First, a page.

Now here’s where I think that Steve Pavlina is even more of a genius than he already is, whether by design or not. By allowing only trackback comments, he’s either intentionally or unintentionally guaranteed that if you really want to comment on something he’s written, you’ll write your own post linking to him. Not only does he get you to write something possibly more lasting than a comment, but he also gets you to link to him.

Let that sink in for a moment. Some sites do not allow your comment to link back to your site. Some do. So comments are one-directional at best. Trackback comments, on the other hand, produce bi-directionality: links in both directions. The value of this is that many search engines and blog directories (such as Technorati) give your site more visibility as you gain an increasing number of links. I’m not talking about PageRank; if Nick says that links don’t matter, he needs a cyberspanking 🙂

That said, what Steve’s site does not have is an interactive discussion between readers. So while the linking is bidirectional, the conversation is not. Thus, disabling commenting in favour of just trackbacks might not be something you want for your own blog. However, if your blog does not have trackbacks enabled at all, I highly encourage you to turn them on to supplement commenting. Unfortunately, some blog platforms just do not support them. This includes Blogger.com and some platforms that do not fully support XMLRPC functionality.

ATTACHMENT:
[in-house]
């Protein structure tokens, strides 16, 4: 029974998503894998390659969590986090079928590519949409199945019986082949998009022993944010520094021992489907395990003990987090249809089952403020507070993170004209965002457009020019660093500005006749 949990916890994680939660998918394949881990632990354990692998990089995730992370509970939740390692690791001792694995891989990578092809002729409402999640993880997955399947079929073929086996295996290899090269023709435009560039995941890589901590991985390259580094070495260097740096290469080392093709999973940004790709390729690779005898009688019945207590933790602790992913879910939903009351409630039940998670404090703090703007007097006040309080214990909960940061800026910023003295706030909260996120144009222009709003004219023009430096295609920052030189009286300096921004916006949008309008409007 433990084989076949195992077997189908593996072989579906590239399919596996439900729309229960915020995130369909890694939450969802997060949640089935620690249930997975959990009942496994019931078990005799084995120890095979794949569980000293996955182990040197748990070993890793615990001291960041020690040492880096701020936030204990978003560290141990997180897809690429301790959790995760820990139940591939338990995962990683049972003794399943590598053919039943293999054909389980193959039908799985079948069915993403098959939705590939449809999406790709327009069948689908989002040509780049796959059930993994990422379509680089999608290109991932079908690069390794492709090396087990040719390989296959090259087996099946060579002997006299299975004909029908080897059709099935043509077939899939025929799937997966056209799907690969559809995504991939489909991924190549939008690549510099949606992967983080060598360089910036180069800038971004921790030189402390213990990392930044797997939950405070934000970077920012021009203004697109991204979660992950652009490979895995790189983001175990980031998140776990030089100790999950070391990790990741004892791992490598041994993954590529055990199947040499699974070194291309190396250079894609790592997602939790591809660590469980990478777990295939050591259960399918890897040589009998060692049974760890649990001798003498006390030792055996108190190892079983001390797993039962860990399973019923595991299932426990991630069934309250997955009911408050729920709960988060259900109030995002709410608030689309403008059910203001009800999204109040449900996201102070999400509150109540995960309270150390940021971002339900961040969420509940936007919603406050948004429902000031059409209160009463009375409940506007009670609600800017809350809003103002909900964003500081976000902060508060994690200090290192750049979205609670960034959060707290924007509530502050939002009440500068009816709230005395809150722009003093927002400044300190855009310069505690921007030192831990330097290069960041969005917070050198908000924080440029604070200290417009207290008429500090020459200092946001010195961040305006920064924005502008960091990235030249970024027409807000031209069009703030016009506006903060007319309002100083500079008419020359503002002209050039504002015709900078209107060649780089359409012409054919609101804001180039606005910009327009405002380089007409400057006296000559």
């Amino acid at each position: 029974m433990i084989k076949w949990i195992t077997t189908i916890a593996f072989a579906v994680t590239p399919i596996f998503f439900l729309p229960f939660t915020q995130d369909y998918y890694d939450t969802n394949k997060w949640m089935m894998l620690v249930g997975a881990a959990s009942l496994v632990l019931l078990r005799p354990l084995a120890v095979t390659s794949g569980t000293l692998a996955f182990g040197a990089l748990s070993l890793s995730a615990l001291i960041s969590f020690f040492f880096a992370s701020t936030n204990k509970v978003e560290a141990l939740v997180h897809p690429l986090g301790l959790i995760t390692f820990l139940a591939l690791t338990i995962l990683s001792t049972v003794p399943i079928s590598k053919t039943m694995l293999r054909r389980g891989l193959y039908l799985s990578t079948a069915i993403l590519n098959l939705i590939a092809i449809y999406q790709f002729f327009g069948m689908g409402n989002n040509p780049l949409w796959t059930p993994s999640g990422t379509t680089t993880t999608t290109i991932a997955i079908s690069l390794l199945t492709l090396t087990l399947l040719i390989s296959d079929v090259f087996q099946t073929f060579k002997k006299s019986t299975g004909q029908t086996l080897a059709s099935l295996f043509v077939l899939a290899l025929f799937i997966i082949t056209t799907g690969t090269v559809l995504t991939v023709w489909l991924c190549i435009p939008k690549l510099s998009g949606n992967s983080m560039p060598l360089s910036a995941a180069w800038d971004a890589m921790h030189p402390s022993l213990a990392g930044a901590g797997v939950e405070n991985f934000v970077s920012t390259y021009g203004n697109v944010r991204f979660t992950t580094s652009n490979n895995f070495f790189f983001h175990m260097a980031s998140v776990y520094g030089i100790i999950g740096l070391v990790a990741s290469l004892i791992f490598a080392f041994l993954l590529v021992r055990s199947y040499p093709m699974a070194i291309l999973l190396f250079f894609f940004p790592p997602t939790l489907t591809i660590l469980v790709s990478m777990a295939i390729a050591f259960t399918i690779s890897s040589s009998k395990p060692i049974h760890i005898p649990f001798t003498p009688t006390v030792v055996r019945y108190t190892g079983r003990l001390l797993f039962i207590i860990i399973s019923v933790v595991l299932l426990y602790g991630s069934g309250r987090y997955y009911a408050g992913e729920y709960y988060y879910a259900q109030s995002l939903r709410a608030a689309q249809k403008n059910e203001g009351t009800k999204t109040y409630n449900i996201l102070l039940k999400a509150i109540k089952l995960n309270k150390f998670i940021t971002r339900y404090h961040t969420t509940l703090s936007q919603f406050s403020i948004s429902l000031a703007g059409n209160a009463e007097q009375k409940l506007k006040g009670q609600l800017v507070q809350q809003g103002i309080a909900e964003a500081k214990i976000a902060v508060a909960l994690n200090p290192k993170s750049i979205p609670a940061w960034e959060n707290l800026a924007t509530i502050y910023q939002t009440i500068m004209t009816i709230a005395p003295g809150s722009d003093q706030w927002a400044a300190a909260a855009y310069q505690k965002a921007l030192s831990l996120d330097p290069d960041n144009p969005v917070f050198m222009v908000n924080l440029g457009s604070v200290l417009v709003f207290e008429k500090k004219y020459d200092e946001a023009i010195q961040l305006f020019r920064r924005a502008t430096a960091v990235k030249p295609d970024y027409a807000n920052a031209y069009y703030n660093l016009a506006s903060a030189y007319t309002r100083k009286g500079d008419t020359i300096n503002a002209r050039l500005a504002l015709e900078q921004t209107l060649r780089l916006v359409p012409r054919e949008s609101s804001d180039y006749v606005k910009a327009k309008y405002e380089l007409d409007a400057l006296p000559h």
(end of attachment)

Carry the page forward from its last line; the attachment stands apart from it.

Technorati Tags: blog comments, trackbacks, site promotion

11 thoughts on “What’s More Valuable – A Comment Or A Trackback?

  1. I’m disappointed to learn that Steve has nofollow on. I didn’t think to check. I guess I’ll have to check Seth Godin’s blog as well.

  2. At the linked page (“How to Build a High-Traffic Web Site (or Blog)”), all of those trackbacks have nofollow tags.

    I’ll bet if I checked all those tracking back, only one or two at most will have put a nofollow tag on their link to his post.

    So, 33 people are giving him good links, and he’s giving them a junk link in return.

    BTW, I ditched trackbacks on MT several months ago because mt-blacklist didn’t seem to stop spam tbs, and I was getting a flood of them. If someone comments on something I write, they can leave a (real) link in comments.

  3. LOL! When I read ‘the first one I’ve ever encountered…’, my first thought was Seth Godin’s blog. I see others thought the same!